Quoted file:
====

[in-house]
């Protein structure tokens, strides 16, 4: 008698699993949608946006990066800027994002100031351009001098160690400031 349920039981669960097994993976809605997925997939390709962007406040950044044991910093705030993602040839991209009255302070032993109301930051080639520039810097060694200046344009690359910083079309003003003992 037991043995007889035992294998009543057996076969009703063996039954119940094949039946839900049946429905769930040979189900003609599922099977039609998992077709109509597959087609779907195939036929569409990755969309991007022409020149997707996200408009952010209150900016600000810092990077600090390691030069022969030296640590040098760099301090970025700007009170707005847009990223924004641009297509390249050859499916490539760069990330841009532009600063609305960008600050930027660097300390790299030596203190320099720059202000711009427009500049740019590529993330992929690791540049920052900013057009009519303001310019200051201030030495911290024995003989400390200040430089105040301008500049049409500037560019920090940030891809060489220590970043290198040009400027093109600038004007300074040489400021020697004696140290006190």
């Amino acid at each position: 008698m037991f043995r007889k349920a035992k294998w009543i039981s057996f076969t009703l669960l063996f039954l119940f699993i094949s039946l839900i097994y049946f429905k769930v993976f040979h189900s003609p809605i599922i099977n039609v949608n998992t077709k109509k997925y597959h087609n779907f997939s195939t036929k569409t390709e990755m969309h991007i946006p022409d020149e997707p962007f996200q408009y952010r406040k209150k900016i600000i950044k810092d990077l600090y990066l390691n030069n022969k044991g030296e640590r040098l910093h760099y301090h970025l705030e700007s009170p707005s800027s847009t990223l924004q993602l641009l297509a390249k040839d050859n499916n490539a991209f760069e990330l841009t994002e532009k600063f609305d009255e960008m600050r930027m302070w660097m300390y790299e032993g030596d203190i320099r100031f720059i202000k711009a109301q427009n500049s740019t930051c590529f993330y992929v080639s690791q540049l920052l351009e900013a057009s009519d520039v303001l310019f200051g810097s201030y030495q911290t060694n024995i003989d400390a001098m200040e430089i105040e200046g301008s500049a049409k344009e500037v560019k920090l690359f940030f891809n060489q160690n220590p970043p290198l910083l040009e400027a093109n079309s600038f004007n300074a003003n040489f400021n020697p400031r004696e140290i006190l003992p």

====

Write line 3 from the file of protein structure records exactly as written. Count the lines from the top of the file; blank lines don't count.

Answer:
């Amino acid at each position: 008698m037991f043995r007889k349920a035992k294998w009543i039981s057996f076969t009703l669960l063996f039954l119940f699993i094949s039946l839900i097994y049946f429905k769930v993976f040979h189900s003609p809605i599922i099977n039609v949608n998992t077709k109509k997925y597959h087609n779907f997939s195939t036929k569409t390709e990755m969309h991007i946006p022409d020149e997707p962007f996200q408009y952010r406040k209150k900016i600000i950044k810092d990077l600090y990066l390691n030069n022969k044991g030296e640590r040098l910093h760099y301090h970025l705030e700007s009170p707005s800027s847009t990223l924004q993602l641009l297509a390249k040839d050859n499916n490539a991209f760069e990330l841009t994002e532009k600063f609305d009255e960008m600050r930027m302070w660097m300390y790299e032993g030596d203190i320099r100031f720059i202000k711009a109301q427009n500049s740019t930051c590529f993330y992929v080639s690791q540049l920052l351009e900013a057009s009519d520039v303001l310019f200051g810097s201030y030495q911290t060694n024995i003989d400390a001098m200040e430089i105040e200046g301008s500049a049409k344009e500037v560019k920090l690359f940030f891809n060489q160690n220590p970043p290198l910083l040009e400027a093109n079309s600038f004007n300074a003003n040489f400021n020697p400031r004696e140290i006190l003992p």